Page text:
Tom Frost found himself back at his daughter Lisa’s high school Friday, handing out a scholarship in her name to a student, who wasn’t even born when Lisa’s plane was the second to slam into the World Trade Center towers on Sept. 11, 2001.
“That’s a wow,” Frost told City News Service, thinking of how it has been two decades since the 9/11 attacks.
Last year, a student who received a scholarship was born in March 2001, so Friday’s recipient was the first not born when the terrorist attacks occurred in New York, Washington, D.C. and Pennsylvania.
“It’s just crazy to think about,” Frost said.
Frost brought along various mementos to Trabuco Hills High School in Mission Viejo on Friday such as his daughter’s United Airlines mileage-plus credit card.
“The ceremony was great,” Frost said. “The kids were absolutely phenomenal. They wanted to know more. They were eager to learn.”
Frost’s daughter was just a bit older than those students when she was killed on United Airlines Flight 175. She was 22 and had graduated from Boston University’s School of Hospitality Administration and the College of Communication.
Frost said it remains painful to continue doing interviews about his daughter, and that some anniversaries have been more grueling than others, but he said he wants to continue supporting the scholarships in her name.
“I just try to live with it and try to keep encouraging people to donate to her scholarship funds,” Frost said.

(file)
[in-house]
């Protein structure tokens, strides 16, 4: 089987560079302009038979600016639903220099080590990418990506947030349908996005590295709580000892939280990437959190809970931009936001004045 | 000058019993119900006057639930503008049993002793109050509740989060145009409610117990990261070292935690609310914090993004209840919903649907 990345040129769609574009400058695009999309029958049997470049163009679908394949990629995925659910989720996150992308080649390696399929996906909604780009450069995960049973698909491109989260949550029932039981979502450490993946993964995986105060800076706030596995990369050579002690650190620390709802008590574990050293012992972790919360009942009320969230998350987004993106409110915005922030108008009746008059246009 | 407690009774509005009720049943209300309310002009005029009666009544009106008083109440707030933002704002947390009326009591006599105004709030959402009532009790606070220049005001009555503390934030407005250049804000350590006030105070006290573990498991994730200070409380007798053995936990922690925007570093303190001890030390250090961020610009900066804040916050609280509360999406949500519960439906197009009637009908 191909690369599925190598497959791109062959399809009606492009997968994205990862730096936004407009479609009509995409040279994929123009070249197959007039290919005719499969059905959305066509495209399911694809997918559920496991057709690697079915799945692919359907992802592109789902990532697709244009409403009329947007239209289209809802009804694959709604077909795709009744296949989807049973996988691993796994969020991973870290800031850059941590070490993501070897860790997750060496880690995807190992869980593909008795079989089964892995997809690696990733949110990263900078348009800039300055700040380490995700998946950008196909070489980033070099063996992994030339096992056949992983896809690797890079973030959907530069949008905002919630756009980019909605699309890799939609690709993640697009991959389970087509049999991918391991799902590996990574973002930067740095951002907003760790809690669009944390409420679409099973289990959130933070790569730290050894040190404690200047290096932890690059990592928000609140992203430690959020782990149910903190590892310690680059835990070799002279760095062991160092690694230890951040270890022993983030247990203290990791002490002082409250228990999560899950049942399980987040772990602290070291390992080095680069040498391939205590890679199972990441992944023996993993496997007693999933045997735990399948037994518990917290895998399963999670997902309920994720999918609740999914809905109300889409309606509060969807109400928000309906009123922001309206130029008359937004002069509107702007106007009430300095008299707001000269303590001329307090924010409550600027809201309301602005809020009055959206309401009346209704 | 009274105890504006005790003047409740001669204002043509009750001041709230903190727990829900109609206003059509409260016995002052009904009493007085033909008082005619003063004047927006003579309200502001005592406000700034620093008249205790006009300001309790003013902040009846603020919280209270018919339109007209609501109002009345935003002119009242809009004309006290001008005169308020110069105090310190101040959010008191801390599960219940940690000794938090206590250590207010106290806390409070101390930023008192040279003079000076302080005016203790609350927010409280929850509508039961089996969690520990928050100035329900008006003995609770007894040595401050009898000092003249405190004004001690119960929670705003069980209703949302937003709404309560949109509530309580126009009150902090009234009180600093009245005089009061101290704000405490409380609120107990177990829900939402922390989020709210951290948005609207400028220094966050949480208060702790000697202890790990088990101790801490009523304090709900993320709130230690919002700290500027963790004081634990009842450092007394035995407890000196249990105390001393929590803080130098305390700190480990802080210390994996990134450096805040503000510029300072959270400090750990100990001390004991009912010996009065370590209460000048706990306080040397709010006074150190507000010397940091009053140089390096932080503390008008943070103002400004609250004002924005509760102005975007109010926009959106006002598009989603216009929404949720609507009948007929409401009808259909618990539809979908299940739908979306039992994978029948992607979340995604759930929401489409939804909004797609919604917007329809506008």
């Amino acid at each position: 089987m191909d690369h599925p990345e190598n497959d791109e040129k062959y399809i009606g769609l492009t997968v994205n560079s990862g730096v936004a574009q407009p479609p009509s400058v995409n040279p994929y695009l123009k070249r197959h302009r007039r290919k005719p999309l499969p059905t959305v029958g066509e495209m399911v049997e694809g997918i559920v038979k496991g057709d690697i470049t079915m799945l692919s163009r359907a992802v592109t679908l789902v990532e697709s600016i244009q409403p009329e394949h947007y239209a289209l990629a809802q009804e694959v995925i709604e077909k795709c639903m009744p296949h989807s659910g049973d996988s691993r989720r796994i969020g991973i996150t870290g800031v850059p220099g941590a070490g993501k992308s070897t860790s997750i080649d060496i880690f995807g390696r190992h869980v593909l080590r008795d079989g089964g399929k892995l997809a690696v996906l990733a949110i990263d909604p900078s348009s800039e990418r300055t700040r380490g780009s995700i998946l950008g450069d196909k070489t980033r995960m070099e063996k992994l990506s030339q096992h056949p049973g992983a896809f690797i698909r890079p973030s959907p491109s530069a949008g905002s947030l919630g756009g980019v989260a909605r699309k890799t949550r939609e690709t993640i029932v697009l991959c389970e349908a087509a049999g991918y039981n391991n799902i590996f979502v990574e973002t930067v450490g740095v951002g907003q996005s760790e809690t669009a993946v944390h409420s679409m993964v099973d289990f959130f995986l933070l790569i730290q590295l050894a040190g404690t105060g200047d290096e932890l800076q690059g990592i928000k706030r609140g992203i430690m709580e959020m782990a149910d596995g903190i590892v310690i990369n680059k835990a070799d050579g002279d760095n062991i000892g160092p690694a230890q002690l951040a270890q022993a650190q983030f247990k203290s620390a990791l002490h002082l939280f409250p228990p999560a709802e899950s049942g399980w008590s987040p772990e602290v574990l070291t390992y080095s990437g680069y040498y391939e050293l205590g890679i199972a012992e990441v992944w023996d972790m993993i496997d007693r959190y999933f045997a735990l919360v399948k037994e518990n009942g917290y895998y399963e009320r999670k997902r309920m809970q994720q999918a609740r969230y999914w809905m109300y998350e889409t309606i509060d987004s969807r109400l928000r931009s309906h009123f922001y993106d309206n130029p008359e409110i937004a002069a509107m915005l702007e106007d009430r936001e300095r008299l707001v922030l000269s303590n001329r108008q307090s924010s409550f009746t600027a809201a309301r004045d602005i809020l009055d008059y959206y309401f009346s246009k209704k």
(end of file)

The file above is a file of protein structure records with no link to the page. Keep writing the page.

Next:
“I’ve been thinking a lot about her and missing her. I think mostly what I’m doing anymore is getting very proud of her again. I was always proud of her but even more so now.”
Frost said a couple of months ago he participated in a fundraiser for the 9/11 Memorial museum and that one of the donations came from Australia, where his daughter served an internship during her junior and senior year in Sydney.
“There’s someone in Australia who still remembers her,” Frost said. “That was so touching. She made an impact wherever she went.”
When a condominium complex in the Miami suburb of Surfside, Florida collapsed in June, Frost said he got flashbacks.
“It gave me so much grief and I felt so bad for all those families, knowing what they’re going to go through,” Frost said.
The search for survivors and the remains of the dead triggered the feelings he had when his daughter was killed.
“Thankfully, they found DNA matches for my daughter,” he said. “I’d been to the site when it was fresh and still burning and you could smell it. It was the end of October, late October, the 29th or 30th.
“I went to the Empire State Building and you could see a physical plume of smoke coming up, and that was at the end of October. It was incredible. I could never get those images out of my head.”
Frost will participate in the 5K run of the Surf City Marathon Saturday morning in Huntington Beach and then go home “get cleaned up” and head to the Richard Nixon Presidential Library and Museum in Yorba Linda as he does every year to participate in a memorial there. He will read the names of 10 victims, including his daughter’s.
“I see her name scroll across the screen every year and shed a tear,” Frost said. “You don’t ever get over it. You just learn you have to deal with it.”
Other events planned in Orange County for the 20th anniversary of the 9/11 attacks include:
— Orange County Fire Authority firefighters commemorating the 9/11 anniversary at their headquarters in Irvine at 8:30 a.m.;
— Christ Cathedral tolling the carillon bells in honor of the victims at the times of the four attacks, starting at 8:46 a.m.;
— And the Nixon Library marking the anniversary with a ceremony that includes 23 tons of wreckage from the towers, which will arrive via motorcade.